Maple sugar operators, scientists and forest managers have known for years that the sugar maple is very sensitive to acid rain. So when the federal acid rain levels dropped levels dramatically after federal regulation, it could only mean good news for one iconic tree that found living with acid rain difficult -- right? A recent study published by the SUNY School of Environmental Science and Forestry (SUNY ESF) in Syracuse shows that hypothesis doesn’t hold water.

According to recent statistics, 2.1 million New Yorkers are cheated out of $3.2 billion in wages and benefits. Activists are trying to get the word out that this wage theft is happening here in central New York.

Rebecca Fuentes is an organizer with the Workers’ Center of Central New York. She says wage theft happens when employers underpay workers, don’t pay overtime, or classify them in the wrong job description. And it makes it harder for a working family to get by.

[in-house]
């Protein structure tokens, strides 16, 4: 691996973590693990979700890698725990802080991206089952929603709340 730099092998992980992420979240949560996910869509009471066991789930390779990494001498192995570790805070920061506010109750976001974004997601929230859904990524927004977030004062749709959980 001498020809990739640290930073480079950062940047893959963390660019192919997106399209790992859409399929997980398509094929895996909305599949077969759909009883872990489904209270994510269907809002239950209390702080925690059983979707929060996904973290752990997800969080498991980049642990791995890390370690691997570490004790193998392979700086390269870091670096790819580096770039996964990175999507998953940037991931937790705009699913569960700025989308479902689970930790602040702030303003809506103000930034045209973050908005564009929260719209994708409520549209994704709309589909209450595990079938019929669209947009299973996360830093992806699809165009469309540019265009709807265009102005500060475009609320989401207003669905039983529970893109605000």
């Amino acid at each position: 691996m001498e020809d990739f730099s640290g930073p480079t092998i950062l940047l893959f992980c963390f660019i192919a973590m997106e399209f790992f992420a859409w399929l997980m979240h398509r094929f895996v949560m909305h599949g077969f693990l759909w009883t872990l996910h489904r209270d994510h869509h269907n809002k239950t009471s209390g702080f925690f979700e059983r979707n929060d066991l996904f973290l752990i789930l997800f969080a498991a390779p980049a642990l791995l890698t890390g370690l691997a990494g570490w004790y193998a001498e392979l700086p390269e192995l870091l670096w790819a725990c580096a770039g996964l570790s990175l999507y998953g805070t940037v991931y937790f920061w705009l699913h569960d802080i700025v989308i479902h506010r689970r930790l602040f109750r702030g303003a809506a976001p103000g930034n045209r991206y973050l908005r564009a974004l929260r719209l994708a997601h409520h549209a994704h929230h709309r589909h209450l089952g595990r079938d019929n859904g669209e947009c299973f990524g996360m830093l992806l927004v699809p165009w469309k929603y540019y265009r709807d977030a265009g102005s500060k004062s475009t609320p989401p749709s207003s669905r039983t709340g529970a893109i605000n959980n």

Rescue Mission Alliance

Syracuse’s Rescue Mission is getting ready for Thanksgiving.

Alan Thornton, with the Rescue Mission, said you need a lot of food when you’re making meals for about 2,000 people.

“It’s about 1,200 pounds of turkey, 375 pies, 42 pans of stuffing and mixed vegetables, and mashed potatoes, 20 gallons of gravy," Thornton said. "I don’t know how many people measure gravy in gallons, but we do here at the Rescue Mission.”

Ellen Abbott / WRVO News

Some Syracuse residents are trying to focus the spotlight on poverty in the city.

More than a dozen members of some Syracuse churches marched through downtown during a busy midday, calling for more action to prevent poverty in the Salt City. Organizer Raymond Blackwell says there are three things that need to happen for Syracuse to lose the distinction of having the highest rate of concentrated poverty among minorities.